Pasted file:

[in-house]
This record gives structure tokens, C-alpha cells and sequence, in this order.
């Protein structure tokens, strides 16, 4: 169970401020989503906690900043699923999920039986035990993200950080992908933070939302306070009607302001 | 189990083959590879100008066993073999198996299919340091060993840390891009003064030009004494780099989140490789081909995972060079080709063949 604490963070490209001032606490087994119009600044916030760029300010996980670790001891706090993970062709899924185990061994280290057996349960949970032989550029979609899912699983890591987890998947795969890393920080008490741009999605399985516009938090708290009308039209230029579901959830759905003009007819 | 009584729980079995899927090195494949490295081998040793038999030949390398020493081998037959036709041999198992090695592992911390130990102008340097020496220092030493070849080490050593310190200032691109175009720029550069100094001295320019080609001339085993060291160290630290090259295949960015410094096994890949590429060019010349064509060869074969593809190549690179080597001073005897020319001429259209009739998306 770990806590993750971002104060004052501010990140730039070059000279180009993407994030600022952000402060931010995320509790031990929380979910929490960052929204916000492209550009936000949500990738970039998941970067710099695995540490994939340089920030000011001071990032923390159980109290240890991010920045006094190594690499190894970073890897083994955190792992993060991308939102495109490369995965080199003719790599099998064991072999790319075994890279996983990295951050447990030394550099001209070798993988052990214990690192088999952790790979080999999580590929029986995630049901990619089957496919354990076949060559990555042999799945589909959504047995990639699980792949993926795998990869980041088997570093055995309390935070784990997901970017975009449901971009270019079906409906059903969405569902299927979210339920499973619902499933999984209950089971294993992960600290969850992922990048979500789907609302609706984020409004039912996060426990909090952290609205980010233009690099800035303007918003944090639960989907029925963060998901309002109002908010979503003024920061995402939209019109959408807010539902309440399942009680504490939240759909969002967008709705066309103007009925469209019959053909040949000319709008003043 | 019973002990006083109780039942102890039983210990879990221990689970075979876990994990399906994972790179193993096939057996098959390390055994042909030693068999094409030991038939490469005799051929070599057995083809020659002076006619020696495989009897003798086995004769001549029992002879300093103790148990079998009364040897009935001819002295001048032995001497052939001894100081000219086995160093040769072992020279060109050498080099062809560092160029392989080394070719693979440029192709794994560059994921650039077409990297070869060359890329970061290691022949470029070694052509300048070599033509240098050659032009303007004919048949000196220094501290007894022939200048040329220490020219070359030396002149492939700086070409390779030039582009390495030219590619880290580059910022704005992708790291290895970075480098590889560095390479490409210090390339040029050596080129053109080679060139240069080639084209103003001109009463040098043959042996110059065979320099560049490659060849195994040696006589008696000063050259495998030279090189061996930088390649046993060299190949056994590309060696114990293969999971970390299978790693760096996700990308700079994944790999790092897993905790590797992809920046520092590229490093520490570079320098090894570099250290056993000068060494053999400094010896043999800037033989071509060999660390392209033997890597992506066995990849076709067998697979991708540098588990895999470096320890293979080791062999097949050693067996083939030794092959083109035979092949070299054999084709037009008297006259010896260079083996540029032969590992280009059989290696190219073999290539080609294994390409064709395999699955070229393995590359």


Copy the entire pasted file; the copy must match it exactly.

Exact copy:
[in-house]
This record gives structure tokens, C-alpha cells and sequence, in this order.
């Protein structure tokens, strides 16, 4: 169970401020989503906690900043699923999920039986035990993200950080992908933070939302306070009607302001 | 189990083959590879100008066993073999198996299919340091060993840390891009003064030009004494780099989140490789081909995972060079080709063949 604490963070490209001032606490087994119009600044916030760029300010996980670790001891706090993970062709899924185990061994280290057996349960949970032989550029979609899912699983890591987890998947795969890393920080008490741009999605399985516009938090708290009308039209230029579901959830759905003009007819 | 009584729980079995899927090195494949490295081998040793038999030949390398020493081998037959036709041999198992090695592992911390130990102008340097020496220092030493070849080490050593310190200032691109175009720029550069100094001295320019080609001339085993060291160290630290090259295949960015410094096994890949590429060019010349064509060869074969593809190549690179080597001073005897020319001429259209009739998306 770990806590993750971002104060004052501010990140730039070059000279180009993407994030600022952000402060931010995320509790031990929380979910929490960052929204916000492209550009936000949500990738970039998941970067710099695995540490994939340089920030000011001071990032923390159980109290240890991010920045006094190594690499190894970073890897083994955190792992993060991308939102495109490369995965080199003719790599099998064991072999790319075994890279996983990295951050447990030394550099001209070798993988052990214990690192088999952790790979080999999580590929029986995630049901990619089957496919354990076949060559990555042999799945589909959504047995990639699980792949993926795998990869980041088997570093055995309390935070784990997901970017975009449901971009270019079906409906059903969405569902299927979210339920499973619902499933999984209950089971294993992960600290969850992922990048979500789907609302609706984020409004039912996060426990909090952290609205980010233009690099800035303007918003944090639960989907029925963060998901309002109002908010979503003024920061995402939209019109959408807010539902309440399942009680504490939240759909969002967008709705066309103007009925469209019959053909040949000319709008003043 | 019973002990006083109780039942102890039983210990879990221990689970075979876990994990399906994972790179193993096939057996098959390390055994042909030693068999094409030991038939490469005799051929070599057995083809020659002076006619020696495989009897003798086995004769001549029992002879300093103790148990079998009364040897009935001819002295001048032995001497052939001894100081000219086995160093040769072992020279060109050498080099062809560092160029392989080394070719693979440029192709794994560059994921650039077409990297070869060359890329970061290691022949470029070694052509300048070599033509240098050659032009303007004919048949000196220094501290007894022939200048040329220490020219070359030396002149492939700086070409390779030039582009390495030219590619880290580059910022704005992708790291290895970075480098590889560095390479490409210090390339040029050596080129053109080679060139240069080639084209103003001109009463040098043959042996110059065979320099560049490659060849195994040696006589008696000063050259495998030279090189061996930088390649046993060299190949056994590309060696114990293969999971970390299978790693760096996700990308700079994944790999790092897993905790590797992809920046520092590229490093520490570079320098090894570099250290056993000068060494053999400094010896043999800037033989071509060999660390392209033997890597992506066995990849076709067998697979991708540098588990895999470096320890293979080791062999097949050693067996083939030794092959083109035979092949070299054999084709037009008297006259010896260079083996540029032969590992280009059989290696190219073999290539080609294994390409064709395999699955070229393995590359």